“I want the AG to step up and say, ‘I will look into it and make sure that the state dollars were properly spent by the governor,” Rep. Farley told Bentley. “This is the reason we have an attorney general’s office. I’ll ask him to clear that up. Then we’ll turn the divorce situation over to God. He’ll deal with that. But the AG can go in and look at the records and the travel logs and things like that, and then people don’t have to talk about that anymore. That can be cleared up.”

Farley laid it out: he just wants things cleared up. Nothing more, nothing less. But the governor wasn’t having it.

“Well, the travel logs and all that, that’s public record,” the governor rebutted. “It’s already out there right now, Allen … I’ve explained things to you. I don’t think you need to get Luther [Strange, the attorney general] involved in it, personally. I mean, there’s nothing that we’re trying to hide … The only thing I’m saying is, y’all are using — I mean, whoever’s doing it — is using rumors and innuendo to make accusations that are not founded.”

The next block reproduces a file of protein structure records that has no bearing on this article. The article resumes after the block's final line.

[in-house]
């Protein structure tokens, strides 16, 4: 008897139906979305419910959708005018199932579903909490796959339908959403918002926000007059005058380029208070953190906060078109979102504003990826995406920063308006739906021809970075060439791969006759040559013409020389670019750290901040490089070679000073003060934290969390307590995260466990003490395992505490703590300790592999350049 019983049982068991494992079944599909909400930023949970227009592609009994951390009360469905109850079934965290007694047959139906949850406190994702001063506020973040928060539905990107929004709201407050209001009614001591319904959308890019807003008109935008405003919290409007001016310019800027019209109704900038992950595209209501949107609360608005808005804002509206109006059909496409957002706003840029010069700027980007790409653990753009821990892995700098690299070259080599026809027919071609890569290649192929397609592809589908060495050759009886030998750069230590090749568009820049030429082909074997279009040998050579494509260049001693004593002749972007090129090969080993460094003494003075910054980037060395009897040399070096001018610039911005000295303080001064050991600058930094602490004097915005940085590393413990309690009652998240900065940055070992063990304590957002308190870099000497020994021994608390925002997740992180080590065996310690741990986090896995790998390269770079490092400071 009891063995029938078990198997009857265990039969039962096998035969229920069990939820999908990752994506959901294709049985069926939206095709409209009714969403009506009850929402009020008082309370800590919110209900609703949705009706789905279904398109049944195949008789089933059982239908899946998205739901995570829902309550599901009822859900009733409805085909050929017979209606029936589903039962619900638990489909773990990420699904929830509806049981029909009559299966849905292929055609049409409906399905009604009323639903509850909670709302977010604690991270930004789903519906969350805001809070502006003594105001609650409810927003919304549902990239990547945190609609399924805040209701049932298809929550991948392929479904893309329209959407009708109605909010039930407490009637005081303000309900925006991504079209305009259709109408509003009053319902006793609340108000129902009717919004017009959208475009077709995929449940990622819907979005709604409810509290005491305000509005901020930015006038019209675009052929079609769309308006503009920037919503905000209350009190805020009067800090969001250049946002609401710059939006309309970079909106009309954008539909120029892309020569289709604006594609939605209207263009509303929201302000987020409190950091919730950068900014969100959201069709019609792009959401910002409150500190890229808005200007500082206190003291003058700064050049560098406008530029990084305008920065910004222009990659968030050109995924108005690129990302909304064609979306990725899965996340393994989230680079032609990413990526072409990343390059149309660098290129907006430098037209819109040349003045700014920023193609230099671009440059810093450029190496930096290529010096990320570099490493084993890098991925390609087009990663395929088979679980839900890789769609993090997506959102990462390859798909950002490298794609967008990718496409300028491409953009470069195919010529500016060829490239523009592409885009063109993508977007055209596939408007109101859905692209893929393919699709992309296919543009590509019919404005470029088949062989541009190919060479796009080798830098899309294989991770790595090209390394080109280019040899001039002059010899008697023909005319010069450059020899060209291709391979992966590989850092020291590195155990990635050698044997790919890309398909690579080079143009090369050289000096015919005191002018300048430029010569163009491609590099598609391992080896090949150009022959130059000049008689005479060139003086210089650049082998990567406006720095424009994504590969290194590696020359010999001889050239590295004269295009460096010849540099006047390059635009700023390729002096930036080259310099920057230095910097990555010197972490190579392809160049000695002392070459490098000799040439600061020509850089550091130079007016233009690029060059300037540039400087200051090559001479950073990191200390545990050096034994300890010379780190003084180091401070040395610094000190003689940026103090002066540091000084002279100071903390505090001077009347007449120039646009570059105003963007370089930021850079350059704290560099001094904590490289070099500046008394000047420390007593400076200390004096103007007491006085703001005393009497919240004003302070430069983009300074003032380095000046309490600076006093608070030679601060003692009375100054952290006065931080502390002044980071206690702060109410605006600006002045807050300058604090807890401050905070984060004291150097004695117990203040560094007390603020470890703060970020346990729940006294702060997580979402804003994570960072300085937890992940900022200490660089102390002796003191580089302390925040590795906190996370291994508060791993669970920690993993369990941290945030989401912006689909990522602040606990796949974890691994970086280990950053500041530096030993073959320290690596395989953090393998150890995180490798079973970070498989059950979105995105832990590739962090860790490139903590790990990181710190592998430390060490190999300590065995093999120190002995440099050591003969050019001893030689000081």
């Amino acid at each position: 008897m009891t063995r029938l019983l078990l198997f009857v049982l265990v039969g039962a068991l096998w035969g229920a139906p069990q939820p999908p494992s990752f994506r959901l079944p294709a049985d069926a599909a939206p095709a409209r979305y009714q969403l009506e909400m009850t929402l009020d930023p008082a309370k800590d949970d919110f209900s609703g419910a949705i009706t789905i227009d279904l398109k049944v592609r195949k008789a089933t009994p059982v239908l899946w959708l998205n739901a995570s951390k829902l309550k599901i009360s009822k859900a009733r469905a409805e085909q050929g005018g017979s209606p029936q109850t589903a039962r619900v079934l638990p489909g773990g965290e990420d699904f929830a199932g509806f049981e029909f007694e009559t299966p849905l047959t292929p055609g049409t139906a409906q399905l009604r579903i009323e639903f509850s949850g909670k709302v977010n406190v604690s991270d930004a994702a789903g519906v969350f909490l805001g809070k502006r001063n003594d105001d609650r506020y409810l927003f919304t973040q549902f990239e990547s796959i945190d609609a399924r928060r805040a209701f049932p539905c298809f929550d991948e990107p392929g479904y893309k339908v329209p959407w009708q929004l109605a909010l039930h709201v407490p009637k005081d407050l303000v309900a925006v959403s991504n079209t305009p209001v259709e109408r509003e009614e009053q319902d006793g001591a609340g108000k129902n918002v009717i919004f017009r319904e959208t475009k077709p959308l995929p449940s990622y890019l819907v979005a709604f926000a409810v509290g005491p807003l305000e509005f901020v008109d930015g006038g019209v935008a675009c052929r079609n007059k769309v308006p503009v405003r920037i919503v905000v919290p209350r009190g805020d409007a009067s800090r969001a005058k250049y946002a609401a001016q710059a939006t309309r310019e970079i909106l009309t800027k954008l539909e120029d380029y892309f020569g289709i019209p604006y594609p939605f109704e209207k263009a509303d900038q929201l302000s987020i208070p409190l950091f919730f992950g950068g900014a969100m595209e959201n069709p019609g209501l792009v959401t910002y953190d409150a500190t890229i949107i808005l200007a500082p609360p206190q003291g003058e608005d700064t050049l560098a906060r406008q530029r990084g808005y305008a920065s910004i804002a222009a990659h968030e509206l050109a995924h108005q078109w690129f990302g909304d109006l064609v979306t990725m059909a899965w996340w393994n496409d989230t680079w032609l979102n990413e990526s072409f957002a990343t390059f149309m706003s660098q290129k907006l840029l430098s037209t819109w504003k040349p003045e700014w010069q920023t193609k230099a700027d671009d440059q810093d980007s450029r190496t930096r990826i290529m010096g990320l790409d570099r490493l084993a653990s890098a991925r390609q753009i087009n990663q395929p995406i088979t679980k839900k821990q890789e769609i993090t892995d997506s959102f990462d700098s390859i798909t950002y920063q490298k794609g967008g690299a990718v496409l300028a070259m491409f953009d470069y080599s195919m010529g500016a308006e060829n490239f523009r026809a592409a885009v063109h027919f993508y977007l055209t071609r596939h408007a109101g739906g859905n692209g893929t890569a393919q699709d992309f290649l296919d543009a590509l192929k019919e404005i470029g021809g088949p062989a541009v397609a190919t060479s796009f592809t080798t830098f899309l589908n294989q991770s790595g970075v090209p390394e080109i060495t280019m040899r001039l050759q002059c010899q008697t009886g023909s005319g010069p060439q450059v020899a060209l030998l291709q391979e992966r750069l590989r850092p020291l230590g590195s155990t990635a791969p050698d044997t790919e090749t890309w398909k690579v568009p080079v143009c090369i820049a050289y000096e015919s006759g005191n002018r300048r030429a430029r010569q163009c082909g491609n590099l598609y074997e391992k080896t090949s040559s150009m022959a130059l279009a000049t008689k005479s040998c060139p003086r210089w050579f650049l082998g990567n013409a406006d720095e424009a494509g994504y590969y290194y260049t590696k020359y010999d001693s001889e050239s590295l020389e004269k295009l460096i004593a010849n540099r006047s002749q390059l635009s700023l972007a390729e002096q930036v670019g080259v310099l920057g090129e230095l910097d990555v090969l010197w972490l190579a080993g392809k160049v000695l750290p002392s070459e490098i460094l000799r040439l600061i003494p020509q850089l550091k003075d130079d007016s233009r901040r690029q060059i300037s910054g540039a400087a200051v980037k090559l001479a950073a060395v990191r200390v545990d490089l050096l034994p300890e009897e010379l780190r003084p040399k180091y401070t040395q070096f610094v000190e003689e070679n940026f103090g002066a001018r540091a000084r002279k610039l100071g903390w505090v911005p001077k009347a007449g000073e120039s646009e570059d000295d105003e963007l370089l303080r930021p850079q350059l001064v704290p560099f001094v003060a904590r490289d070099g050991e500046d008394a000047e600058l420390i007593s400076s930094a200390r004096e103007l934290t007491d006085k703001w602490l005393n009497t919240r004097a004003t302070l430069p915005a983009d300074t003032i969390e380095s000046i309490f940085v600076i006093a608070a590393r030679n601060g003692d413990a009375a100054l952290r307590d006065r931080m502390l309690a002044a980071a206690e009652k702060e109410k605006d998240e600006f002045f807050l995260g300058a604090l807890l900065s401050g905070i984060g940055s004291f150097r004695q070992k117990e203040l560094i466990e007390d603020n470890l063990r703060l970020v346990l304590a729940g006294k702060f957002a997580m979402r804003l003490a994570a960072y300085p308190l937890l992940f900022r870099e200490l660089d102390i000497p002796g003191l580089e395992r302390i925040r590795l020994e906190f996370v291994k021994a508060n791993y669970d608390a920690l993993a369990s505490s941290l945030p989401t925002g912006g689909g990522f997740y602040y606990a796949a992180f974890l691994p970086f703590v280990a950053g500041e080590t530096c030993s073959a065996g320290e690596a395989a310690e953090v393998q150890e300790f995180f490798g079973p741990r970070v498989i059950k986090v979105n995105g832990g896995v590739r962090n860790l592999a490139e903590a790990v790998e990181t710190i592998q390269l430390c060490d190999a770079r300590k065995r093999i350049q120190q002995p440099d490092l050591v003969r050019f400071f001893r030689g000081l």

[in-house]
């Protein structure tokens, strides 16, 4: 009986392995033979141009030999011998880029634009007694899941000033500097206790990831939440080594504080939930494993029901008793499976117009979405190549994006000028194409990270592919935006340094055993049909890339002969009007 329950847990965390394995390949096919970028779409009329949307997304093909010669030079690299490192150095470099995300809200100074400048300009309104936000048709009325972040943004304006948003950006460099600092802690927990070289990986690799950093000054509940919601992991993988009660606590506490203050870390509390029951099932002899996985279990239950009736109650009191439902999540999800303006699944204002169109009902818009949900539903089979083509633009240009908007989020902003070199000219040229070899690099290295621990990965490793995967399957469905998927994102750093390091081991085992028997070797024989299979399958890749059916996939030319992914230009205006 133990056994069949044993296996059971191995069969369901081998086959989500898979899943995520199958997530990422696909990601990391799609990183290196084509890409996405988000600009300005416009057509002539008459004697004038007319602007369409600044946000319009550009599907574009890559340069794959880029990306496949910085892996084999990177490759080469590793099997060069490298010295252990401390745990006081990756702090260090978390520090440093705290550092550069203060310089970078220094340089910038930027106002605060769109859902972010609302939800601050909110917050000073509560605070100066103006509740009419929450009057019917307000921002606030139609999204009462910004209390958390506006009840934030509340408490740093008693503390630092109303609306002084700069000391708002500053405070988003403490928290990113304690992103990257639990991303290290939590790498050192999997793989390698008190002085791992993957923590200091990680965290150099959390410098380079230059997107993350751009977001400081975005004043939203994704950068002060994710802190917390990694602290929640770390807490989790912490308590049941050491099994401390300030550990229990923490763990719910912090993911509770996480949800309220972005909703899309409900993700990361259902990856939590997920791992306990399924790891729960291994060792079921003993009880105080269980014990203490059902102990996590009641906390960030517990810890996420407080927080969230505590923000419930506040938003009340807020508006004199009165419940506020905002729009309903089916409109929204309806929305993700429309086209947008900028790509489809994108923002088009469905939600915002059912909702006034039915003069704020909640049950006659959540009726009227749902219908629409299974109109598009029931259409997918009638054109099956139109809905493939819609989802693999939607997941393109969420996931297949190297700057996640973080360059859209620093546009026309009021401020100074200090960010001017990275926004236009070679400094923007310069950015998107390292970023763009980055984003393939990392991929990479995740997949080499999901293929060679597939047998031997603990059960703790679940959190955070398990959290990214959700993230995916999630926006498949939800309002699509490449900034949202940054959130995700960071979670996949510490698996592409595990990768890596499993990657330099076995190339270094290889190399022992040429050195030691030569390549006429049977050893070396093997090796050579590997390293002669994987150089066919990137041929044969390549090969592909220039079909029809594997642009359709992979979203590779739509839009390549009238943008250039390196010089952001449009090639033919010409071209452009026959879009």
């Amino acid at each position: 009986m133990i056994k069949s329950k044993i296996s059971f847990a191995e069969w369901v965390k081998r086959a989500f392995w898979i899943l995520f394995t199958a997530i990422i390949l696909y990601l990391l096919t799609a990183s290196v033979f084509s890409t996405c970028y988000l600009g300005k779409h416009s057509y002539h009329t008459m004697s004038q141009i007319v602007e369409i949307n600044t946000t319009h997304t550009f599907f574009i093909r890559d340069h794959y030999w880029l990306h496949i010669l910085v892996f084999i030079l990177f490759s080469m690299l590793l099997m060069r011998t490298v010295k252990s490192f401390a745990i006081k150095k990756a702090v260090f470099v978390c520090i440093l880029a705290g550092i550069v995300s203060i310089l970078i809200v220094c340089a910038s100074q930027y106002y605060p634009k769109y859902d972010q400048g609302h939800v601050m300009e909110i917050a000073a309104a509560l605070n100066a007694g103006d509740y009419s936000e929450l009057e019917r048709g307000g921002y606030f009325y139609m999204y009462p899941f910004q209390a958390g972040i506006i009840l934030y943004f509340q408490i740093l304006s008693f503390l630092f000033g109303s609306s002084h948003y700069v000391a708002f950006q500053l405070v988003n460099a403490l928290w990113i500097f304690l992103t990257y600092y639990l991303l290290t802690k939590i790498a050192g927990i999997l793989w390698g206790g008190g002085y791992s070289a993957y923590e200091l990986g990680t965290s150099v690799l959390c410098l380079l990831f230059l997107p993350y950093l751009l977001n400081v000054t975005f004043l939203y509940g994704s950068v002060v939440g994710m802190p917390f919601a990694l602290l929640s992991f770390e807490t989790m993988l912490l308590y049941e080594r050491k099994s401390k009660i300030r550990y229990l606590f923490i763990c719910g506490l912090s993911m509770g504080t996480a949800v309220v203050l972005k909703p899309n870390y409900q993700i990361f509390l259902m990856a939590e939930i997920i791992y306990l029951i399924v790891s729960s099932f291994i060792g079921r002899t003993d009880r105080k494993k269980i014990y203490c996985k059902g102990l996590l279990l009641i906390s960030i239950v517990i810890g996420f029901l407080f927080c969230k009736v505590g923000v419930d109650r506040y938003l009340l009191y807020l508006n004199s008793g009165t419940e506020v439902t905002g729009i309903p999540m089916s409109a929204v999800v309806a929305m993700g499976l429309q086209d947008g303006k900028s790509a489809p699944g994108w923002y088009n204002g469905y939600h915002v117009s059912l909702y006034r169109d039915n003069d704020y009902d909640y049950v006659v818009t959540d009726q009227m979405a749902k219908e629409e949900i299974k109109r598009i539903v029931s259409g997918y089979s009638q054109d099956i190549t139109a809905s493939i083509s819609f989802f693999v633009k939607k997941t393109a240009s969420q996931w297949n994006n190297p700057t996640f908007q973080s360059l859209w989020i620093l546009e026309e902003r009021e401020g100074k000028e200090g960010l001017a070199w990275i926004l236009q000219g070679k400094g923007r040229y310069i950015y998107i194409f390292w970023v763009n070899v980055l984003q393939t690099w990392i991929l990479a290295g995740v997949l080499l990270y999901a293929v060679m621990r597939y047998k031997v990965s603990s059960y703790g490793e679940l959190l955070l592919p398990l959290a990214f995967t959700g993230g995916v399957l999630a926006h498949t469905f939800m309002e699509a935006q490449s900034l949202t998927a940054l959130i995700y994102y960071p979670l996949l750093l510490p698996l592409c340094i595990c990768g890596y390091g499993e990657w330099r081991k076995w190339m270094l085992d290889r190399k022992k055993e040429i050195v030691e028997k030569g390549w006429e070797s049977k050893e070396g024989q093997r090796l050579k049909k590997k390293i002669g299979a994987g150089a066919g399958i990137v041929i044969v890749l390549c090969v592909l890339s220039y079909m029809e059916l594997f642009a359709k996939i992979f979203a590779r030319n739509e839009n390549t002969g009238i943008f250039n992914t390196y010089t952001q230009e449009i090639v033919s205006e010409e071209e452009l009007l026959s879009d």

Almost exactly a year has passed since that phone call was recorded, and Bentley’s wrongdoing is now plain for all to see. All the fears Bentley expressed in that late-night call last August have now come to pass.

Bentley has now admitted to what he called an “inappropriate relationship” with Mason, who he had specifically mentioned to Rep. Farley. Now, Farley and about two dozen other state lawmakers have signed impeachment articles against the governor, and proceedings against him are set to move forward in the months ahead — regardless of who’s the brunt of Bentley’s relentless blame game.

Now, it’s clear to all in Alabama that Gov. Bentley can no longer blame “gambling casino people” for his trysts and tribulations. It’s not their fault. He can’t blame the former First Lady for his derelictions and dalliances. She didn’t do it either.

There’s only one person Gov. Robert Bentley has left to blame, and we all know who it is: himself.